poet John Clare

John Clare

#81 on top 500 poets

An Invite, To Eternity

Wilt thou go with me, sweet maid,
Say, maiden, wilt thou go with me
Through the valley-depths of shade,
Of night and dark obscurity;
Where the path has lost its way,
Where the sun forgets the day,
Where there's nor life nor light to see,
Sweet maiden, wilt thou go with me!

Where stones will turn to flooding streams,
Where plains will rise like ocean waves,
Where life will fade like visioned dreams
And mountains darken into caves,
Say, maiden, wilt thou go with me
Through this sad non-identity,
Where parents live and are forgot,
And sisters live and know us not!

Say, maiden; wilt thou go with me
In this strange death of life to be,
To live in death and be the same,
Without this life or home or name,
At once to be and not to be -
That was and is not -yet to see
Things pass like shadows, and the sky
Above, below, around us lie?

Poem Submitted: Friday, January 3, 2003

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Comments about An Invite, To Eternity by John Clare

  • John Richter (8/5/2015 11:57:00 AM)

    If by some miraculous act of God I should ever find my soul mate, who remains obscured from me in her esoteric ways, I should think these will be the perfect first words of my voice to fall upon her ears

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  • Ramesh T ARamesh T A (8/5/2015 2:26:00 AM)

    No maid will accompany one who has to live in such inhuman world and die and go to heaven high above later unless one is deeply in love with such a one ever! This poem reflects a situation where is there is no chance for relief and escape to peace! A most horrible situation as hell is depicted in this poem!

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  • Henk Capelle (10/2/2012 6:26:00 AM)

    This magnificent poem surely belongs to Clare’s five greatest visionary poems on life, death and afterlife. It was written during his last asylum years and was given to the watch and clockmaker Thomas Inskip, whom Clare had met back in the 1820s in London. They remained friends for life. Inskip called the poem 'bordering on the sublime'. In 1848 Clare gave a copy to a visitor during his stay in his second mental home, in Northampton, who described it as 'weird and mysterious, requiring an effort to grasp its full meaning.' Let's go through the stanzas attentively and see if we can unravel some of these mysteries.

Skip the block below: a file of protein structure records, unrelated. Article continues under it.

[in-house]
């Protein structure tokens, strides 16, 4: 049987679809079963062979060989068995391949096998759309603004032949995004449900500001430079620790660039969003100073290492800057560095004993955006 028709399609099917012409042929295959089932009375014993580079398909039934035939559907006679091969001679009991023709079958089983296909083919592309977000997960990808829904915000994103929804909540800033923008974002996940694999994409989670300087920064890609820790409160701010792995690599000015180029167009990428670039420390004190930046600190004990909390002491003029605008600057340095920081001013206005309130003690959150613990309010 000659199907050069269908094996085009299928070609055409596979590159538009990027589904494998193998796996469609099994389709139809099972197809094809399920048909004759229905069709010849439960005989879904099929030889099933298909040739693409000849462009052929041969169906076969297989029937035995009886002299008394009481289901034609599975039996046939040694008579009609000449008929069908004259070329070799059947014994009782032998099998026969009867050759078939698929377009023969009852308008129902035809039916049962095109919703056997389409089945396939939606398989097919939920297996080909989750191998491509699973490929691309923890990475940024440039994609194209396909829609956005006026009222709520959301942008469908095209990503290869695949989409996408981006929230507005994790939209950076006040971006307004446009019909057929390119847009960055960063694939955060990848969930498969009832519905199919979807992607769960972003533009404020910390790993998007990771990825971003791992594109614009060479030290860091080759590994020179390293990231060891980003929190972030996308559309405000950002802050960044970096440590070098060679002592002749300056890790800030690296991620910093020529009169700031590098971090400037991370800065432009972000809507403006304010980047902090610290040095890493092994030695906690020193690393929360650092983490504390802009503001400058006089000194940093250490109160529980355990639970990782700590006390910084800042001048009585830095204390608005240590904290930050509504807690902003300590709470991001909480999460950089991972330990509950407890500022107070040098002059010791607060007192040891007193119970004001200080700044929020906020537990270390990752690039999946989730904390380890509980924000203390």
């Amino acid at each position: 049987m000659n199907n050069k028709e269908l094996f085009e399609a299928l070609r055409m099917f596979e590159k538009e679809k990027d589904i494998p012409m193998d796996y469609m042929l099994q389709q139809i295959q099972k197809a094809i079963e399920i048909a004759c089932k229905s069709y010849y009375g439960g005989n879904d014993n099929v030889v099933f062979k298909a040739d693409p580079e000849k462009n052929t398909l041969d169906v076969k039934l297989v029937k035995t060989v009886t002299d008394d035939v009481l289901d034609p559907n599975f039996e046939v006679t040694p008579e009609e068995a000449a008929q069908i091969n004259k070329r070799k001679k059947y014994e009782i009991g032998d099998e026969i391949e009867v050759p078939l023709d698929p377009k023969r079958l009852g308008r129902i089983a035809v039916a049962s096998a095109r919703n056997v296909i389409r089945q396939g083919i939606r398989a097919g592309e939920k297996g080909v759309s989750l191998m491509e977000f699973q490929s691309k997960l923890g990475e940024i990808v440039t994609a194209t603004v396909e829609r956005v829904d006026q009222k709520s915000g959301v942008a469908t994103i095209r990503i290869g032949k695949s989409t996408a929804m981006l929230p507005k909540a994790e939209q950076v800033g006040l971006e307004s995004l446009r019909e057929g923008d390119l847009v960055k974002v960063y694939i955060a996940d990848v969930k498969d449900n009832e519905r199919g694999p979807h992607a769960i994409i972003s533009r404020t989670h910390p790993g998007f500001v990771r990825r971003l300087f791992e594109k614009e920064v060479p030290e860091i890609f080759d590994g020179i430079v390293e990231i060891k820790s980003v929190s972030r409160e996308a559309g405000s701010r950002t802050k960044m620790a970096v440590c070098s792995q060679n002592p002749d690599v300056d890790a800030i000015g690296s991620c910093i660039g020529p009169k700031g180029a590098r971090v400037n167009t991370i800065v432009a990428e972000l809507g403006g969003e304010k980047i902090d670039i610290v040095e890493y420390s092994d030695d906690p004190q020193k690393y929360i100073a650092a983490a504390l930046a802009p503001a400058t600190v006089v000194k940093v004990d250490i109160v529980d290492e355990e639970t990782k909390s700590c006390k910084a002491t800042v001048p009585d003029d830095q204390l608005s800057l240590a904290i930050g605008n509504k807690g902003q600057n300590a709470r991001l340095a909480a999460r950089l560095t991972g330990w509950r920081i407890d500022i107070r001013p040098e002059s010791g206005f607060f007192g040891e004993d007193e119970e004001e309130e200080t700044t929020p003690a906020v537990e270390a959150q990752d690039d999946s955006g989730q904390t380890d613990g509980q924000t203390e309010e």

STANZA 1: He starts with the two archaic words 'wilt thou', which directly set the tone for a grave poem. Who is this maiden? In my opinion Clare is not thinking of any particular person, not even Mary, or Martha. For him 'woman' stands for warmth and companionship. To what land does he invite her to go? In the next five horrifying lines it appears to be an apocalyptic land as described in, e.g., “The Revelation of St. John”. It certainly is not, as one might have expected, an attractive prospect of a future life for the two of them, a sort of lover's paradise. Still he reiterates his request in spite of the repulsive picture he has drawn of it, knowing that he is asking for the impossible. Because of the repetition, the invitation comes across as even more urgent, compelling and desperate.

    STANZA 2: In the first four lines he continues portraying the ominous world of a tortured landscape, and one is strongly reminded of Macbeth’s “ stones have been known to move”. Clare immediately follows it up with the same question to the 'sweet maiden', which recurs in Stanza 3. In a prose fragment written at Northborough (Clare's village after Helpston) , he had coined the term 'self- identity'. Now he uses its opposite: 'non-identity'. By that he probably means that he neither lives nor has died. In fact, his situation in the mental home, no longer in the presence of his wife, parents and children in his familiar cottage in Helpston is the reason why Clare no longer knows who he is. Why then is he so dejected? Many reasons may be suggested, and some of them probably influenced ‘I Am’, written a few months earlier, as well.